ABC Weighs-In on No Damage for Delay Provisions on Public Projects
Amicus curiae (Latin for “friend of the court”) refers to a brief submitted by someone who is not a party to a particular lawsuit, but who believes that the court's decision may affect its interest, and therefore, offers information and/or legal authorities for the court to consider. It is not uncommon for such briefs to be submitted on behalf of trade organizations, such as ABC. In fact, ABC recently filed an amicus curiae brief to the Louisiana First Circuit Court of Appeal and Louisiana Supreme Court in connection with the case of F.H. Myers Const. Corp. v. State, Div. of Admin. Office of Facility Planning & Control.
On November 7, 2014, the Louisiana Supreme Court denied the State’s request to review the First Circuit’s decision in that case which struck down a contractual provision in a State contract prohibiting a contractor from recovering extended-fixed jobsite overhead costs in certain situations. As a result, the decision of the First Circuit is governing law in the State of Louisiana.
Specifically at issue in the case was a provision in the State’s contract which allowed a contractor to recover extended-fixed jobsite overhead for time delays on a project, but only when the following conditions were met: the contractor experienced a complete stoppage of work, the contractor was unable to mitigate financial damages through replacement work, and the stoppage was attributable solely to acts or omissions of the owner. F.H. Myers argued that those limitations in the contractual provision expressly violated La. R.S. 38:2216(H). The statute prohibits “[a]ny provision contained in a public contract which purports to waive, release, or extinguish the rights of a contractor to recover cost of damages, or obtain equitable adjustment, for delays in performing such contract, if such delay is caused in whole, or in part, by acts or omissions within the control of the contracting public entity or persons acting on behalf thereof…” The trial court ruled in favor of the State and dismissed F.H. Myer’s claims. However, on appeal, the First Circuit agreed with F.H. Myer’s position and held that requirements of a “complete stoppage of work” and that the stoppage must be “solely” attributable to the owner were impermissible attempts to limit a contractor's ability to recover damages for delay on a public project.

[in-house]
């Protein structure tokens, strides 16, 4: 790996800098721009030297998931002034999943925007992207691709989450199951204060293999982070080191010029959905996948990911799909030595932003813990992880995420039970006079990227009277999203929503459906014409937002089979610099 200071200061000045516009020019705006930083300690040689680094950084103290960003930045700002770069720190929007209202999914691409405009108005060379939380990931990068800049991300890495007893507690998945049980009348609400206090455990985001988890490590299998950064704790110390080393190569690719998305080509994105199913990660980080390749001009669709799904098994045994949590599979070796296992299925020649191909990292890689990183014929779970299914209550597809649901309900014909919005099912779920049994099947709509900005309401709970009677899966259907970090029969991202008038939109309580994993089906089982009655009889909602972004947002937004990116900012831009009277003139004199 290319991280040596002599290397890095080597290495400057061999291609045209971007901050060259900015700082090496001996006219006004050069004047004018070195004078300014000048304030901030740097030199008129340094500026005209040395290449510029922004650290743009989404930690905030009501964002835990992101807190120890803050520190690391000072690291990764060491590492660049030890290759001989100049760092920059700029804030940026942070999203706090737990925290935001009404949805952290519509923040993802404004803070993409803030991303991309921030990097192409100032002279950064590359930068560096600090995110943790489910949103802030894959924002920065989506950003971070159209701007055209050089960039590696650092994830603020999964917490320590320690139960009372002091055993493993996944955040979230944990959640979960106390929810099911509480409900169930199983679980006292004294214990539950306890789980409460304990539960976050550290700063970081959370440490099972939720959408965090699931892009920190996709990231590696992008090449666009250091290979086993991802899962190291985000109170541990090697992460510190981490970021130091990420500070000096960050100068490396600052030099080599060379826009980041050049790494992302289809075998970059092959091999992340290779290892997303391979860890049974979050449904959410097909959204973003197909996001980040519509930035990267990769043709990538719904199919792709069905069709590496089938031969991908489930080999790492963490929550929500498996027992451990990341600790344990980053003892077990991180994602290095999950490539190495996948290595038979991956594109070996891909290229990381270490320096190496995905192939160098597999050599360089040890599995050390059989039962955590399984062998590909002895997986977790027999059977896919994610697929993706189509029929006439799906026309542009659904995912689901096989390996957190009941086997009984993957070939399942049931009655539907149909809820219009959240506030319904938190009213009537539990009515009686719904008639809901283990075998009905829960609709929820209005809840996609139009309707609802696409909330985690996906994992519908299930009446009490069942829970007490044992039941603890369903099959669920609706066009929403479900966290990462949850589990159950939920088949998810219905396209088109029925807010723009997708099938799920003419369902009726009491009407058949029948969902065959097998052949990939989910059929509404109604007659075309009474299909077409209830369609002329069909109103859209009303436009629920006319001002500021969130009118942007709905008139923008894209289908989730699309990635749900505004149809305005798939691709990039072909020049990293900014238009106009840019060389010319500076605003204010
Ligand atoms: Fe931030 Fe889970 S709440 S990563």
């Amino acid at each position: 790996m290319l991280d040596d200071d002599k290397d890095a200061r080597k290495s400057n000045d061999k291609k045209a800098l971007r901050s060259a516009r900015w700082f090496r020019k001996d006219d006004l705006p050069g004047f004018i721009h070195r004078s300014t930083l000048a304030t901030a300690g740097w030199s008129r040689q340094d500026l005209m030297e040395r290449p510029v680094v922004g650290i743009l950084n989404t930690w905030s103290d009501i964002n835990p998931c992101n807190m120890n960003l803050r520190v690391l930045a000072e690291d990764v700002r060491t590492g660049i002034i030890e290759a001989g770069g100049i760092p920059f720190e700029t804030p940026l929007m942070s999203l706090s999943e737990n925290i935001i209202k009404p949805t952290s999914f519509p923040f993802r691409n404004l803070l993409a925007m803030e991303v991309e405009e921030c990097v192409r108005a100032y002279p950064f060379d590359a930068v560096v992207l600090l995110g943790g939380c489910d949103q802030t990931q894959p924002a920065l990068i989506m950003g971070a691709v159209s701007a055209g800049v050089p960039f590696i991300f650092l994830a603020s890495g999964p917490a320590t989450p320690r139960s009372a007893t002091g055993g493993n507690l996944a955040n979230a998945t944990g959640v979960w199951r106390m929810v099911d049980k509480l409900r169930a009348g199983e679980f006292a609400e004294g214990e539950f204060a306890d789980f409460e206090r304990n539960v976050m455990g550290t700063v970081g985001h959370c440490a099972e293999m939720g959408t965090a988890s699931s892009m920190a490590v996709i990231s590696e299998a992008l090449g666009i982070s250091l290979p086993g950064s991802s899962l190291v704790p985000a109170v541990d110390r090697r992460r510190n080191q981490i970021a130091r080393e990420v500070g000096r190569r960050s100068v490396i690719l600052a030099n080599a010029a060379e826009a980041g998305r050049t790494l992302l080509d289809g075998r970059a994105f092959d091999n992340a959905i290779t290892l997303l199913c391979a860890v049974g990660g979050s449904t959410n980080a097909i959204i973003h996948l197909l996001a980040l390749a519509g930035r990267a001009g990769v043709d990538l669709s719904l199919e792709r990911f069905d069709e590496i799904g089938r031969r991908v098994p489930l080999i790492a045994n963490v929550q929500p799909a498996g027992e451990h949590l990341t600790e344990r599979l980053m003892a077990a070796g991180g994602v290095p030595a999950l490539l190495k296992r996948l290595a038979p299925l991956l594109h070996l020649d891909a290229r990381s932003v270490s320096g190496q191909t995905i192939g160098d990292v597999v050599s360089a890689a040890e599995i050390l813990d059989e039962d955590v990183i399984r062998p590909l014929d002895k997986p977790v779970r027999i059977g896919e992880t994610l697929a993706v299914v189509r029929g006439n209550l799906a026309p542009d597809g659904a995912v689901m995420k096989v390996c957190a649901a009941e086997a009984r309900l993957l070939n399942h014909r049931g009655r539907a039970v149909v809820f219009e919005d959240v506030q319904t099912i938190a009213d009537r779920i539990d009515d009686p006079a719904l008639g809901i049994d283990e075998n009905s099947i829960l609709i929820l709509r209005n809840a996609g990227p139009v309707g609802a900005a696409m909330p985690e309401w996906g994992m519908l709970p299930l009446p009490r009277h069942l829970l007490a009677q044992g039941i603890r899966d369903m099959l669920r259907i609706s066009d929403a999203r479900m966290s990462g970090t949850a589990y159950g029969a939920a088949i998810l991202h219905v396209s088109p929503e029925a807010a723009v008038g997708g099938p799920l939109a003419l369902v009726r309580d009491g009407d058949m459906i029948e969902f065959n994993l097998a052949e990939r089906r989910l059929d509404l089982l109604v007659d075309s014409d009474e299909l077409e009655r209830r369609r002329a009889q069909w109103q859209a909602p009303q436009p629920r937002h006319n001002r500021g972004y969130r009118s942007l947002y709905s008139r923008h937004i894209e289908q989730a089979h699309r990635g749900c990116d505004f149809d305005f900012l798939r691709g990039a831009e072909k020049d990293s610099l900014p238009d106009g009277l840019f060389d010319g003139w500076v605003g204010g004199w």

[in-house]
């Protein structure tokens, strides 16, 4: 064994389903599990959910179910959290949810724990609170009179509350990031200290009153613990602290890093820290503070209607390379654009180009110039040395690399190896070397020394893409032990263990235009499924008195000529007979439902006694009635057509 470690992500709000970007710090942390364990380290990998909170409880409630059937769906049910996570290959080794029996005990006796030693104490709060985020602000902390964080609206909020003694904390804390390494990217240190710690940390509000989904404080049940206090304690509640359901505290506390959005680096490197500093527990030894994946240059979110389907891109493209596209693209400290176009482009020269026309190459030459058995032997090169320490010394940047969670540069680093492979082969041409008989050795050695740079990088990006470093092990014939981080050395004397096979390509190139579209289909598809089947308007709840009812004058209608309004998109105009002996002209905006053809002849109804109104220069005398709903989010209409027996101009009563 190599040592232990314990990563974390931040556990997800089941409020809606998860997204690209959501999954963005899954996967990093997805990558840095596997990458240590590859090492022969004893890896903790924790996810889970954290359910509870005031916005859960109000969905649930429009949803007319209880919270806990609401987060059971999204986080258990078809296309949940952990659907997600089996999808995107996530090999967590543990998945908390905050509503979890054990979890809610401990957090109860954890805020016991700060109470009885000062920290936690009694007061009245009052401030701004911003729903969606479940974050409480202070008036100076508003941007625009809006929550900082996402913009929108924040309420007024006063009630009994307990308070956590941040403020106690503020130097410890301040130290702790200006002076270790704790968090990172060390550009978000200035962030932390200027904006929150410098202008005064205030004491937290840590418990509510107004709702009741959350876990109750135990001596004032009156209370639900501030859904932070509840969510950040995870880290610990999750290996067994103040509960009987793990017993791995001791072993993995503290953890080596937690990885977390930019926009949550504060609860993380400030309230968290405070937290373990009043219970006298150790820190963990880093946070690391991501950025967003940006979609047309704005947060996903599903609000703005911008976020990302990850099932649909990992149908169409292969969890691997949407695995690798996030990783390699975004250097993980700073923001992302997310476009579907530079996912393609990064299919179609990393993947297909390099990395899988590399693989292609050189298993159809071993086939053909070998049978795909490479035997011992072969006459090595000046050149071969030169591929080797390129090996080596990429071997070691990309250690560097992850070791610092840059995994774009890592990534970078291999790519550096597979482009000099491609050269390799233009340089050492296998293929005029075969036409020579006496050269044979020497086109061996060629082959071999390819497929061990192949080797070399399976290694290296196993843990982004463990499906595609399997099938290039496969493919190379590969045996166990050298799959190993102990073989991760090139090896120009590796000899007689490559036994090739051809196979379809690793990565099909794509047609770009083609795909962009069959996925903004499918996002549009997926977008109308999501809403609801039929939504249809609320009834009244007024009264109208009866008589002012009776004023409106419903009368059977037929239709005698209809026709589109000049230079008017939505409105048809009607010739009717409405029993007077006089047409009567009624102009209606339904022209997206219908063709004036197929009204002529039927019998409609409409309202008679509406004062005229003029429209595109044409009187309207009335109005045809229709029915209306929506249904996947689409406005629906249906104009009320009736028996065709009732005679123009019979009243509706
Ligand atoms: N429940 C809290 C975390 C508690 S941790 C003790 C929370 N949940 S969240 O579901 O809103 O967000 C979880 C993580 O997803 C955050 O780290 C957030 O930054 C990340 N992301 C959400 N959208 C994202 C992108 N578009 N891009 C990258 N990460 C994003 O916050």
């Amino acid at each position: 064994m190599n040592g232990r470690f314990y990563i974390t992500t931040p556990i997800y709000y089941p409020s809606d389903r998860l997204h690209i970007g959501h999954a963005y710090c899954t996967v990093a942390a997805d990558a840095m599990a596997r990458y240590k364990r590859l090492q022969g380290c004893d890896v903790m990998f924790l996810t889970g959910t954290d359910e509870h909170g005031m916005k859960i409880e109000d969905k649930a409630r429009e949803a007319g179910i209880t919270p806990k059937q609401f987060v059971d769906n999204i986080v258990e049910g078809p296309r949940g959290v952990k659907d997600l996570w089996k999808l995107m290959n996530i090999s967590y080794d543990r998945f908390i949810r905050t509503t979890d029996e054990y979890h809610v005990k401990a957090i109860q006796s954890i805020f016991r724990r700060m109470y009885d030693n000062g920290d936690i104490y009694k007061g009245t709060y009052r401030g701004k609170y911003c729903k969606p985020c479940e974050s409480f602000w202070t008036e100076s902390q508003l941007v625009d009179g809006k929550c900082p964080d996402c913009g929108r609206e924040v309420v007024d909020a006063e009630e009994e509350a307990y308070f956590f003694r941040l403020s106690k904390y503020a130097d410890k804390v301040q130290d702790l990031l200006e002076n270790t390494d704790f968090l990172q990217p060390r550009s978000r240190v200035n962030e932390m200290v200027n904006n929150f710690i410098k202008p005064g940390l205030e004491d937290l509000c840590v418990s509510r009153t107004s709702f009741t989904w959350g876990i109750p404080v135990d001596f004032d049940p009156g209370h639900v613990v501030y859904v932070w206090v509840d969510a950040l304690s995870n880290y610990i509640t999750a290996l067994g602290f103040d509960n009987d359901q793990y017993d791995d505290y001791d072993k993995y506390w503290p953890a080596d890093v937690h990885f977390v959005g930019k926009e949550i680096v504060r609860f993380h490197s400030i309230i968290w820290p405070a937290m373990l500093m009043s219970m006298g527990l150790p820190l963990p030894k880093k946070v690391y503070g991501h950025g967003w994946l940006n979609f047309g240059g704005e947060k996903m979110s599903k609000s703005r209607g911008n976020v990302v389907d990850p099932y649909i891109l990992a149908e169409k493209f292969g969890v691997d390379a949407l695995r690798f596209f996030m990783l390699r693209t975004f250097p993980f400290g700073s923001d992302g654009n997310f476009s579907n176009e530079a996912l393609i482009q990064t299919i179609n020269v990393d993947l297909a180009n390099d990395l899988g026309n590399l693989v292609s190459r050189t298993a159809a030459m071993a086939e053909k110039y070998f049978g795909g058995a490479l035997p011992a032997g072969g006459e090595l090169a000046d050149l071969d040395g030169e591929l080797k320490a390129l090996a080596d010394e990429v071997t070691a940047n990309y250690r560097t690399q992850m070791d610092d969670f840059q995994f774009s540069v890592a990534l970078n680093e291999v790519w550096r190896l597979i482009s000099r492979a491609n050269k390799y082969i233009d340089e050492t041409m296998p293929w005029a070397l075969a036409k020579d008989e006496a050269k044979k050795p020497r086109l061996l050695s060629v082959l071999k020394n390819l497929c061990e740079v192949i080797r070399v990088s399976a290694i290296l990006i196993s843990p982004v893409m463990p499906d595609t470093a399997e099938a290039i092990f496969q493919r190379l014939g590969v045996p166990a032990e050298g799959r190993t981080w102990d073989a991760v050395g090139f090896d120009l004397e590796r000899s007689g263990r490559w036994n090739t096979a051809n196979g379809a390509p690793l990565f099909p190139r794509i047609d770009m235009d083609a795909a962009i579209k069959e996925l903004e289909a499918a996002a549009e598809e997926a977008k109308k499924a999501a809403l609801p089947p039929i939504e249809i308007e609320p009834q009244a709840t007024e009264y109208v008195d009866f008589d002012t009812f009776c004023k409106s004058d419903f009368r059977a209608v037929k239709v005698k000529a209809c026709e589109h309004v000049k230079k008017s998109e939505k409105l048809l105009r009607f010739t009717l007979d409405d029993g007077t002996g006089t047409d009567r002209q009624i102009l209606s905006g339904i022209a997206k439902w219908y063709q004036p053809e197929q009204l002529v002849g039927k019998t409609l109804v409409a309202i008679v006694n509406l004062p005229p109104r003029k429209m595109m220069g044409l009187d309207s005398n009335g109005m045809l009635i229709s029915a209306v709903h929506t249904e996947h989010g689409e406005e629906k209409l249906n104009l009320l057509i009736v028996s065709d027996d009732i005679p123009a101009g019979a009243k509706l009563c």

The decision was a particular victory for ABC. Associated Builders and Contractors, Inc., Pelican Chapter, jointly with the Louisiana Associated General Contractors, Inc., as well as Associated Builders and Contractors, Inc., Bayou Chapter submitted amicus curiae briefs to the First Circuit Court of Appeal in support of the position of F.H. Myers. Thereafter, those three entities as well as Associated Builders and Contractors, Inc. of Louisiana submitted a joint amicus curiae brief to the Louisiana Supreme Court explaining that the appellate court decision was in accordance with Louisiana law and requesting that the Supreme Court not review or disturb the decision. The rulings of both the First Circuit and Supreme Court were consistent with the position of the trade organizations.This case unquestionably benefits contractors performing public work in the State of Louisiana and is a prime example of the positive effect trade organizations can have on the judicial process when they weigh in on significant legal issues affecting their industry.